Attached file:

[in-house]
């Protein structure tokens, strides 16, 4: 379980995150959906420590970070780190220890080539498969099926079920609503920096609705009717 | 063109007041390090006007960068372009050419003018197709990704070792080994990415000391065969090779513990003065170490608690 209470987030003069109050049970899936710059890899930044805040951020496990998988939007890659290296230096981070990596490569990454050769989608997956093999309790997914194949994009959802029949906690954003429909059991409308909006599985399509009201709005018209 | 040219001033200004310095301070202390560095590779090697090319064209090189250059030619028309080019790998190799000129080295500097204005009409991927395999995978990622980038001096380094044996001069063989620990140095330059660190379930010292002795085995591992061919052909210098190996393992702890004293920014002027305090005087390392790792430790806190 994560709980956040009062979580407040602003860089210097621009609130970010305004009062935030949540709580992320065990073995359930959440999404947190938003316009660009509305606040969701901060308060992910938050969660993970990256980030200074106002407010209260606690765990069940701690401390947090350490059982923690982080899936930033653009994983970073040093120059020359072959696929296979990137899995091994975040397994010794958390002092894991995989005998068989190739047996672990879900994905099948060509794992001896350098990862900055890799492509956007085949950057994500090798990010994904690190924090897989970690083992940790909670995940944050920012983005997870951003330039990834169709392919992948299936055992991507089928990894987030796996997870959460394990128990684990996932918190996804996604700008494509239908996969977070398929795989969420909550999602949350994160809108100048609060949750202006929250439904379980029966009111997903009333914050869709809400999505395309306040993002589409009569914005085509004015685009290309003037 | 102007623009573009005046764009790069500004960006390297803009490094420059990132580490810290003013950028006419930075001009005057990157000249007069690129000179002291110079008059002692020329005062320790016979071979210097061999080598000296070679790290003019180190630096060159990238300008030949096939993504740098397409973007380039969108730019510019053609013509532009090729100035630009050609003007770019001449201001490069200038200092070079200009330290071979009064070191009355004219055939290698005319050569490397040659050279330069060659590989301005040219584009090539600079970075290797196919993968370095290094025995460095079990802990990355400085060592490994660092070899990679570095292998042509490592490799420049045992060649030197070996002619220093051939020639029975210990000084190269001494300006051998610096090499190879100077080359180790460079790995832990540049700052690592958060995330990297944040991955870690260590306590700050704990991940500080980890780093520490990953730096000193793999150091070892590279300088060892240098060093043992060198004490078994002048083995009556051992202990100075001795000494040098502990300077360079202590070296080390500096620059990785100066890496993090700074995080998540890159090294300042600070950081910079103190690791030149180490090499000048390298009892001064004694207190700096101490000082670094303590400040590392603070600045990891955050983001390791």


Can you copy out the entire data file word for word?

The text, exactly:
[in-house]
């Protein structure tokens, strides 16, 4: 379980995150959906420590970070780190220890080539498969099926079920609503920096609705009717 | 063109007041390090006007960068372009050419003018197709990704070792080994990415000391065969090779513990003065170490608690 209470987030003069109050049970899936710059890899930044805040951020496990998988939007890659290296230096981070990596490569990454050769989608997956093999309790997914194949994009959802029949906690954003429909059991409308909006599985399509009201709005018209 | 040219001033200004310095301070202390560095590779090697090319064209090189250059030619028309080019790998190799000129080295500097204005009409991927395999995978990622980038001096380094044996001069063989620990140095330059660190379930010292002795085995591992061919052909210098190996393992702890004293920014002027305090005087390392790792430790806190 994560709980956040009062979580407040602003860089210097621009609130970010305004009062935030949540709580992320065990073995359930959440999404947190938003316009660009509305606040969701901060308060992910938050969660993970990256980030200074106002407010209260606690765990069940701690401390947090350490059982923690982080899936930033653009994983970073040093120059020359072959696929296979990137899995091994975040397994010794958390002092894991995989005998068989190739047996672990879900994905099948060509794992001896350098990862900055890799492509956007085949950057994500090798990010994904690190924090897989970690083992940790909670995940944050920012983005997870951003330039990834169709392919992948299936055992991507089928990894987030796996997870959460394990128990684990996932918190996804996604700008494509239908996969977070398929795989969420909550999602949350994160809108100048609060949750202006929250439904379980029966009111997903009333914050869709809400999505395309306040993002589409009569914005085509004015685009290309003037 | 102007623009573009005046764009790069500004960006390297803009490094420059990132580490810290003013950028006419930075001009005057990157000249007069690129000179002291110079008059002692020329005062320790016979071979210097061999080598000296070679790290003019180190630096060159990238300008030949096939993504740098397409973007380039969108730019510019053609013509532009090729100035630009050609003007770019001449201001490069200038200092070079200009330290071979009064070191009355004219055939290698005319050569490397040659050279330069060659590989301005040219584009090539600079970075290797196919993968370095290094025995460095079990802990990355400085060592490994660092070899990679570095292998042509490592490799420049045992060649030197070996002619220093051939020639029975210990000084190269001494300006051998610096090499190879100077080359180790460079790995832990540049700052690592958060995330990297944040991955870690260590306590700050704990991940500080980890780093520490990953730096000193793999150091070892590279300088060892240098060093043992060198004490078994002048083995009556051992202990100075001795000494040098502990300077360079202590070296080390500096620059990785100066890496993090700074995080998540890159090294300042600070950081910079103190690791030149180490090499000048390298009892001064004694207190700096101490000082670094303590400040590392603070600045990891955050983001390791």